PhotoThe parents of a man who died in a single-vehicle car crash have filed a lawsuit against Tesla Inc., alleging that their son’s Model S Tesla accelerated erratically, causing the driver to lose control and smash into a wall. 

But the victim’s parents are laying blame on the vehicle’s lithium-ion batteries as the cause of death, not on the accident itself, which they claim as “entirely survivable.” 

“Barrett Riley was wearing his seatbelt, and the airbags on the 2014 Model S deployed and cushioned the impact to the occupants,” reads the complaint. “The driver’s side of the vehicle was largely undamaged...According to the autopsy report, Barrett Riley had no broken bones, no injuries to his head, and no injuries to his body other than the fatal burns. Barrett Riley died inside the 2014 Model S due to the runaway battery fire.”

An interesting twist in the case

Ironically, just two months before the accident, Riley’s parents asked their local Tesla dealer to install a speed limiter on the Model S that wouldn’t allow the car to go faster than 85 mph. Their reason for wanting that wasn’t a concern with acceleration, but rather because their son had received a speeding ticket and they wanted to add another layer of protection to his safety.

“However, unbeknownst to James and Jenny Riley, after the Model S had to be taken in to TESLA for service just a short time later, the speed limiter was removed without their consent or permission,” the lawsuit claims. 

“Outrageously, TESLA never told the Rileys that it had done so – until after the fatal accident. If James Riley had been informed by TESLA about what it had done to his Model S, he never would have permitted his son to drive the Model S. If the speed limiter had remained in place as the Rileys instructed, the accident never would have happened, and Barrett Riley would be alive today.”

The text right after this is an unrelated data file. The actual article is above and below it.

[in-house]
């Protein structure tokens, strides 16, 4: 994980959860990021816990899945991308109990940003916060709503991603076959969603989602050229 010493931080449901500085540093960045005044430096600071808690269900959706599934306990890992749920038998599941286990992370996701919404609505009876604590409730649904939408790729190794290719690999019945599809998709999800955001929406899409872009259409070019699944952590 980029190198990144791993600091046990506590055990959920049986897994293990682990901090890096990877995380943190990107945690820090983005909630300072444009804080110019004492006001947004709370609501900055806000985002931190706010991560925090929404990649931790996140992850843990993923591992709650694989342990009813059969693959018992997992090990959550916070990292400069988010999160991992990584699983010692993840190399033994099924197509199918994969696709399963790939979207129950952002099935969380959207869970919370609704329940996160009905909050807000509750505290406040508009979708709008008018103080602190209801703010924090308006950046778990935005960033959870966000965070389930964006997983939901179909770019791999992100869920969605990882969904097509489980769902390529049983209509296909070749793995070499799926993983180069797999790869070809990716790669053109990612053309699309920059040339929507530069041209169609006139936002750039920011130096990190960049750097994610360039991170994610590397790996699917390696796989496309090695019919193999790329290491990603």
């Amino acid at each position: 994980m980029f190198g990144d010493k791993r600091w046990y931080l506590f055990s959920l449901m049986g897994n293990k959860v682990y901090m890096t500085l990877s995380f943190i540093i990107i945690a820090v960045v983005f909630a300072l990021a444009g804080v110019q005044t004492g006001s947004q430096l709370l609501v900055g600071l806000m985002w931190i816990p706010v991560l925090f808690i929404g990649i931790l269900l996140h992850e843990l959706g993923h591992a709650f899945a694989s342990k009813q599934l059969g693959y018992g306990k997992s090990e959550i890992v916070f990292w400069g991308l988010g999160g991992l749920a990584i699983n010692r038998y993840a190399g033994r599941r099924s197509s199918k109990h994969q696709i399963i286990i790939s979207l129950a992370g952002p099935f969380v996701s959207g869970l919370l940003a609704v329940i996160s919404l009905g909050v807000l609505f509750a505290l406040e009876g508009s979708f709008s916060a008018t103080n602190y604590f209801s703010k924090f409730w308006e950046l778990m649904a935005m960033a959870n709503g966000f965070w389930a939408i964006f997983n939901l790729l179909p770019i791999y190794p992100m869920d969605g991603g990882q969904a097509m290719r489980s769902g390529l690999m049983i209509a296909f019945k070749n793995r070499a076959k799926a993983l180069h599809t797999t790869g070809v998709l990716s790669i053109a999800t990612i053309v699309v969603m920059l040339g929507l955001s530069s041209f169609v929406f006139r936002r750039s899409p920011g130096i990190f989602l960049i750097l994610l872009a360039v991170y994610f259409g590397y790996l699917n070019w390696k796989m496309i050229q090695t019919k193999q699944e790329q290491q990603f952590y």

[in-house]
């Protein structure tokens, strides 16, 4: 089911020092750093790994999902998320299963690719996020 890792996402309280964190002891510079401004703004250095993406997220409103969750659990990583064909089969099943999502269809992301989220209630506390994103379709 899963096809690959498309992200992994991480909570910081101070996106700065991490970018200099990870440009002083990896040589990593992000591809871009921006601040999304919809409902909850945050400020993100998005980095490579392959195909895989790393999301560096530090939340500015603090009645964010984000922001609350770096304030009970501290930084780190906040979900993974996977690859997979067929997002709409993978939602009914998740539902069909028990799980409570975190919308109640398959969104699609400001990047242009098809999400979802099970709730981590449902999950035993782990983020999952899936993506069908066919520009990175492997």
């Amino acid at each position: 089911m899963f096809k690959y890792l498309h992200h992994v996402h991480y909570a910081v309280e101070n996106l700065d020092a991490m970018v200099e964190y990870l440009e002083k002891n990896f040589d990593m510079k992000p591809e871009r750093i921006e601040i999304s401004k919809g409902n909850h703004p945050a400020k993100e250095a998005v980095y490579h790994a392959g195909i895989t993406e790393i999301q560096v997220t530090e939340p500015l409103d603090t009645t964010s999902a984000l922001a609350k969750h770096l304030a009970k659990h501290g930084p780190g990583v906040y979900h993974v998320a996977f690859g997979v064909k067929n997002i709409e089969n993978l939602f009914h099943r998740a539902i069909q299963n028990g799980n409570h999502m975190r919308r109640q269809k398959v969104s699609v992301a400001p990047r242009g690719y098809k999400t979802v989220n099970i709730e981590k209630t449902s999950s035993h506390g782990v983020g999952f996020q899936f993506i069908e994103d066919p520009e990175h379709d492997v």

Tesla problems continue to mount

Problems with Tesla’s Model S are nothing new. Just last year, there was another battery fire-related incident, prompting the National Transportation and Safety Board (NTSB) to open an investigation. ConsumerAffairs has also reported on complaints filed with regulators claiming similar spontaneous acceleration with the Tesla Model S.

A recent poll asking Tesla owners, “Do you have shudder on hard acceleration? AKA death rattle?” Nearly 70 percent responded in the affirmative. There are also claims that Tesla purposely reduced acceleration, but it’s unproven if that was the company’s way of addressing acceleration-related issues or not.

In all fairness, Model S issues haven’t been entirely lost on Tesla. Earlier this year, the company recalled nearly 70,000 2014-2016 Model S (and other models) vehicles, but it was due to airbag issues and not linked with batteries. Also this year, Tesla offered a repair for the front drive unit moving side-to-side more than expected during hard accelerations.

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